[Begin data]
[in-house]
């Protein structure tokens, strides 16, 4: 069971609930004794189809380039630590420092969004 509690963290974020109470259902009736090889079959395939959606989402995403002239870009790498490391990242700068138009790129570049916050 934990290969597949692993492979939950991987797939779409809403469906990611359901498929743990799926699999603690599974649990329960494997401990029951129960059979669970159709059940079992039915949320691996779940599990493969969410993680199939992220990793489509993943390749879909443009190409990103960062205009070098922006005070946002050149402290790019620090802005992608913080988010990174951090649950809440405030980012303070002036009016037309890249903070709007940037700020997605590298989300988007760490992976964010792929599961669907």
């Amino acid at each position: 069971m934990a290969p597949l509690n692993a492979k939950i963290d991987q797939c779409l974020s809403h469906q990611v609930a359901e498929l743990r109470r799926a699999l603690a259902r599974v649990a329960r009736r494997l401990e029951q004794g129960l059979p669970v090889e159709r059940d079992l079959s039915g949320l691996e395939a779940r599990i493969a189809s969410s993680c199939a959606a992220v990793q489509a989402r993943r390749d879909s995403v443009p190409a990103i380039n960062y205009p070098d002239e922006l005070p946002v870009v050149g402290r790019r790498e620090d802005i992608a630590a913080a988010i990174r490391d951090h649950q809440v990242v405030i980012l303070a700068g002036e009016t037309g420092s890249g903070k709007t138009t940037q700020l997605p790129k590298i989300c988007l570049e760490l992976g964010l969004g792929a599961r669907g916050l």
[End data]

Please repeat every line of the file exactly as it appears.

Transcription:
[in-house]
């Protein structure tokens, strides 16, 4: 069971609930004794189809380039630590420092969004 509690963290974020109470259902009736090889079959395939959606989402995403002239870009790498490391990242700068138009790129570049916050 934990290969597949692993492979939950991987797939779409809403469906990611359901498929743990799926699999603690599974649990329960494997401990029951129960059979669970159709059940079992039915949320691996779940599990493969969410993680199939992220990793489509993943390749879909443009190409990103960062205009070098922006005070946002050149402290790019620090802005992608913080988010990174951090649950809440405030980012303070002036009016037309890249903070709007940037700020997605590298989300988007760490992976964010792929599961669907």
């Amino acid at each position: 069971m934990a290969p597949l509690n692993a492979k939950i963290d991987q797939c779409l974020s809403h469906q990611v609930a359901e498929l743990r109470r799926a699999l603690a259902r599974v649990a329960r009736r494997l401990e029951q004794g129960l059979p669970v090889e159709r059940d079992l079959s039915g949320l691996e395939a779940r599990i493969a189809s969410s993680c199939a959606a992220v990793q489509a989402r993943r390749d879909s995403v443009p190409a990103i380039n960062y205009p070098d002239e922006l005070p946002v870009v050149g402290r790019r790498e620090d802005i992608a630590a913080a988010i990174r490391d951090h649950q809440v990242v405030i980012l303070a700068g002036e009016t037309g420092s890249g903070k709007t138009t940037q700020l997605p790129k590298i989300c988007l570049e760490l992976g964010l969004g792929a599961r669907g916050l």